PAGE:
Another NDPR Review: J. Colin McQuillan reviews Sean Gaston’s The Concept of World from Kant to Derrida. The weakest part of the book, I found, was a reduction of any thinking of the world prior to Kant (and even after) to some “tradition.” While it’s true there’s an ordering of the kosmos in post-Platonic thought, it’s another to say that’s the only thought of the “world” until Kant came along–even in Plato, given how the Timaeus is almost vertiginous in the “likely story” it gives. As McQuillan writes:
The history of the concept of world is a worthy subject, but one might question the dismissal of “metaphysical” concepts of the world with which Gaston begins his history. Dispatching ancient Greek thought, medieval theology, and early modern philosophy in the space of a few sentences is less common and less welcome than it used to be, not only because the falsehood of such sweeping claims about the history of philosophy is readily apparent, but also because contemporary philosophers are less committed to a view shared by many analytic and continental philosophers in the 20th century — the idea that metaphysics is a monolithic edifice that should be torn down and consigned to the past. Historians of ancient, medieval, and early modern philosophy have shown that there is not only a diversity of views on metaphysics during these periods, but also that there is much to be gained by studying Plato’s Timaeus and its reception, debates between Muslim and Christian scholars about Aristotle’s views on the eternity of the world, the mechanistic view of nature Descartes proposes in Le Monde, and Leibniz’s pre-established harmony. Should readers really believe that there is only one “metaphysical” concept of world at work here?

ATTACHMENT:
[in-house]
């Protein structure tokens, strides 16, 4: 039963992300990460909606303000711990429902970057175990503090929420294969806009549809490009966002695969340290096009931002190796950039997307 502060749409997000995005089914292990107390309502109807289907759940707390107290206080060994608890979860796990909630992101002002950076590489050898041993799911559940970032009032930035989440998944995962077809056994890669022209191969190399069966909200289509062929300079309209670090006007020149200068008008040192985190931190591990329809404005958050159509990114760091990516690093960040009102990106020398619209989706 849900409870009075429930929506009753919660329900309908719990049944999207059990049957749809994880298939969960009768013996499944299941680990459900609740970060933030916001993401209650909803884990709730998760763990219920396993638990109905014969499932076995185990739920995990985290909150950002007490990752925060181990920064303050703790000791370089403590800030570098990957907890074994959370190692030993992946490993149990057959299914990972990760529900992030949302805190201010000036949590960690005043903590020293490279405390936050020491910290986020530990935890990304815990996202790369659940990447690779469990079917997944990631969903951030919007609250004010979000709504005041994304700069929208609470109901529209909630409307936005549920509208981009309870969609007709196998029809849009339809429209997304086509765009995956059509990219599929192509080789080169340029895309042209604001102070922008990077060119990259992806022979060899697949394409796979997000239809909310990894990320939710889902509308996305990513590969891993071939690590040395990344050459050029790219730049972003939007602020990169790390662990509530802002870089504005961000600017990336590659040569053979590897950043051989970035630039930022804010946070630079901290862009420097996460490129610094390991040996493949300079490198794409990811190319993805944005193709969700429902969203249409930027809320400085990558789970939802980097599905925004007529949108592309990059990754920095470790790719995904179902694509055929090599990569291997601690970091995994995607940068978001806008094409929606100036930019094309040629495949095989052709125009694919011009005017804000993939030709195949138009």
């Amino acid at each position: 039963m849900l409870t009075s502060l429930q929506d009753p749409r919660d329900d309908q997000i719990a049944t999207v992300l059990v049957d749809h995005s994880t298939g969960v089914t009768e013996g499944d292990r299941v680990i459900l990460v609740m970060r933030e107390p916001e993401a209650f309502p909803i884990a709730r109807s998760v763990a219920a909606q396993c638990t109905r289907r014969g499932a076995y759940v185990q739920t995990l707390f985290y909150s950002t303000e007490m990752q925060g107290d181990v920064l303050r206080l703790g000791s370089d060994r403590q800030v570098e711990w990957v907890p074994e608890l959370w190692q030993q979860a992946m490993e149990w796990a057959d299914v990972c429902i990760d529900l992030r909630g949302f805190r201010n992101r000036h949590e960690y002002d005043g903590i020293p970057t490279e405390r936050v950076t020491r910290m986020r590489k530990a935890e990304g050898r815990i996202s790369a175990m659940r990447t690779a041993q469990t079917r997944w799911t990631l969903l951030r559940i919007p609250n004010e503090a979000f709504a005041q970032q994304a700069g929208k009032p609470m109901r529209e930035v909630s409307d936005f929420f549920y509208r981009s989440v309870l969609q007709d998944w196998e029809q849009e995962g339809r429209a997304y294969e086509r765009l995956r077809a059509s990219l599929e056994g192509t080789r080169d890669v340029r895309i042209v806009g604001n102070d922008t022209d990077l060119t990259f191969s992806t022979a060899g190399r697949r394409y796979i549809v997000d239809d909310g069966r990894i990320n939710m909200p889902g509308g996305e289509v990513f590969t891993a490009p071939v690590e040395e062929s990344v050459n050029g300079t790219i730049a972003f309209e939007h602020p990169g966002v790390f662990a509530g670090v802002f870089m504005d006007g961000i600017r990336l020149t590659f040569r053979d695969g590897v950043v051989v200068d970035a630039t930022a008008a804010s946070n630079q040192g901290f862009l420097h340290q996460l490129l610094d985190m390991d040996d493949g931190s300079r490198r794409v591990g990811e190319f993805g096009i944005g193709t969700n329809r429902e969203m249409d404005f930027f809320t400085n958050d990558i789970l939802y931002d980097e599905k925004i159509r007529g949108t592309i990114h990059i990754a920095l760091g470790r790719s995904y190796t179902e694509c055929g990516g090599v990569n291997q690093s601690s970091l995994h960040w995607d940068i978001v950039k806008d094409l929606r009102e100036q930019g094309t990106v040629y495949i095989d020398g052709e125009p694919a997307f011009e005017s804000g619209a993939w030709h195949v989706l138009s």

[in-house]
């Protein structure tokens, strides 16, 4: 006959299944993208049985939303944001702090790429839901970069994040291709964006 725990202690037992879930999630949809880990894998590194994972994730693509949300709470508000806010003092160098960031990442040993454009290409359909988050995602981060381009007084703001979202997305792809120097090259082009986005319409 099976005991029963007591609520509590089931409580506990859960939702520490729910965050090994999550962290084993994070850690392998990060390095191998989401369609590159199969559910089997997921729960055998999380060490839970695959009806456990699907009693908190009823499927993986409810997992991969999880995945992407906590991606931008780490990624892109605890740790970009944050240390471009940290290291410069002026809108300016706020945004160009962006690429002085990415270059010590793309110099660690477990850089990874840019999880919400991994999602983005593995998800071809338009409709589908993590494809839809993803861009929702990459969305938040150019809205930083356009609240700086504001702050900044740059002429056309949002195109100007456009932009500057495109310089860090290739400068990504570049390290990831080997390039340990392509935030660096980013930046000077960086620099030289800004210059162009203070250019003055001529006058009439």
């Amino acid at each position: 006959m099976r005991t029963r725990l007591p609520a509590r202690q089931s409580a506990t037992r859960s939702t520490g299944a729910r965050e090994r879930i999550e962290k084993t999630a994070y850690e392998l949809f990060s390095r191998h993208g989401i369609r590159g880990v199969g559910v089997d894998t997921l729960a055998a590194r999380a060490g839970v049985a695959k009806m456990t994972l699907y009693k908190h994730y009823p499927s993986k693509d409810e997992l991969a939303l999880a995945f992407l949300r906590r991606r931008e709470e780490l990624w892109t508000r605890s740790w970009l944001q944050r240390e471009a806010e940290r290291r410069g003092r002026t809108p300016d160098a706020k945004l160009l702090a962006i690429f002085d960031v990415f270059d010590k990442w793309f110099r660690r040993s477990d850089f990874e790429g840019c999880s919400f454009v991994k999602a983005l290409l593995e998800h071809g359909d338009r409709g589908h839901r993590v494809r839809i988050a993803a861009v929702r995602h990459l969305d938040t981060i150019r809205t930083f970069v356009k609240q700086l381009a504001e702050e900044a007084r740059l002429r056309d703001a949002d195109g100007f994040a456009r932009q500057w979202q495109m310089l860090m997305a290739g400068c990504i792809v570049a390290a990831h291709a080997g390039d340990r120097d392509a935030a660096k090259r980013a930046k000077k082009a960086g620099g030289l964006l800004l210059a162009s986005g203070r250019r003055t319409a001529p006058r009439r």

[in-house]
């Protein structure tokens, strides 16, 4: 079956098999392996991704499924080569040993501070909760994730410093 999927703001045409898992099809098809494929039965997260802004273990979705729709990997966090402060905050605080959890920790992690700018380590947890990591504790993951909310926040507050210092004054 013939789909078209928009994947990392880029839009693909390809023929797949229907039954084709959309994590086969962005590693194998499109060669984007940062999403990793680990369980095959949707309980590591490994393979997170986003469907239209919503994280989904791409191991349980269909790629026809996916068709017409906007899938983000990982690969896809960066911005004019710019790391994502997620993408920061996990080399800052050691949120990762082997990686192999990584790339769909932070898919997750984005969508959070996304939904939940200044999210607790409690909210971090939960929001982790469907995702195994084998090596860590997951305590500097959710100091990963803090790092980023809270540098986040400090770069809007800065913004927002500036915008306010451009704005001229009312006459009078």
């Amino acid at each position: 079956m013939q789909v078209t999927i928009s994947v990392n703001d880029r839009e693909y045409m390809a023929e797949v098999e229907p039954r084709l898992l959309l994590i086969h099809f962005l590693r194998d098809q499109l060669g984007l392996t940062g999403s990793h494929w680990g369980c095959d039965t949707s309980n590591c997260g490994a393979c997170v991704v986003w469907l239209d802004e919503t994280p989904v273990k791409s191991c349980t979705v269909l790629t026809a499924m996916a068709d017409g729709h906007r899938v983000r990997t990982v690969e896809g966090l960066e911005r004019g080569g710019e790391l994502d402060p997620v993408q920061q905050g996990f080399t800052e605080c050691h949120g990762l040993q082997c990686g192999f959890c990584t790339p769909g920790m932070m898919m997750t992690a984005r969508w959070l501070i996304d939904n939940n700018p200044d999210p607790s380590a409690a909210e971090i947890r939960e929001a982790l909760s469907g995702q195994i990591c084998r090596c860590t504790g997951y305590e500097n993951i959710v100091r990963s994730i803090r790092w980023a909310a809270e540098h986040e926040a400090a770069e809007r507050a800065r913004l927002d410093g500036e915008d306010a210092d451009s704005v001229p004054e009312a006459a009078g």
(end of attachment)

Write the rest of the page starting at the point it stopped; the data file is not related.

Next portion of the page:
That said, the reviewer’s conclusion that what’s really missing is Kripke and Lewis (with a dash of physical cosmology) just says that one should have a book that covers everything (I guess it is about the world!) without saying what that would have added other than covering wholly other areas of philosophical discourse.